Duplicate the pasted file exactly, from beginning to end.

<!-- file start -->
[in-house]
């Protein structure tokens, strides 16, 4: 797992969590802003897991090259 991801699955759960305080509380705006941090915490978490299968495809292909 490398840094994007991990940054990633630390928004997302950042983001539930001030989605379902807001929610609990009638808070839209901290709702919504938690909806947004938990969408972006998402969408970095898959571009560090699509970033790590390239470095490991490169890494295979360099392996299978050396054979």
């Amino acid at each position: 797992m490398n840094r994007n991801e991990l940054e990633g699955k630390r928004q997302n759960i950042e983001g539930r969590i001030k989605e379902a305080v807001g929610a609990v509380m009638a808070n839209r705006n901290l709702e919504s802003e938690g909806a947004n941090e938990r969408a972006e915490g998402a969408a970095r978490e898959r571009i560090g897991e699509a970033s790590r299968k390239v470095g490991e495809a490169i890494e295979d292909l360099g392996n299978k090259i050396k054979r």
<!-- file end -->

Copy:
[in-house]
């Protein structure tokens, strides 16, 4: 797992969590802003897991090259 991801699955759960305080509380705006941090915490978490299968495809292909 490398840094994007991990940054990633630390928004997302950042983001539930001030989605379902807001929610609990009638808070839209901290709702919504938690909806947004938990969408972006998402969408970095898959571009560090699509970033790590390239470095490991490169890494295979360099392996299978050396054979």
């Amino acid at each position: 797992m490398n840094r994007n991801e991990l940054e990633g699955k630390r928004q997302n759960i950042e983001g539930r969590i001030k989605e379902a305080v807001g929610a609990v509380m009638a808070n839209r705006n901290l709702e919504s802003e938690g909806a947004n941090e938990r969408a972006e915490g998402a969408a970095r978490e898959r571009i560090g897991e699509a970033s790590r299968k390239v470095g490991e495809a490169i890494e295979d292909l360099g392996n299978k090259i050396k054979r």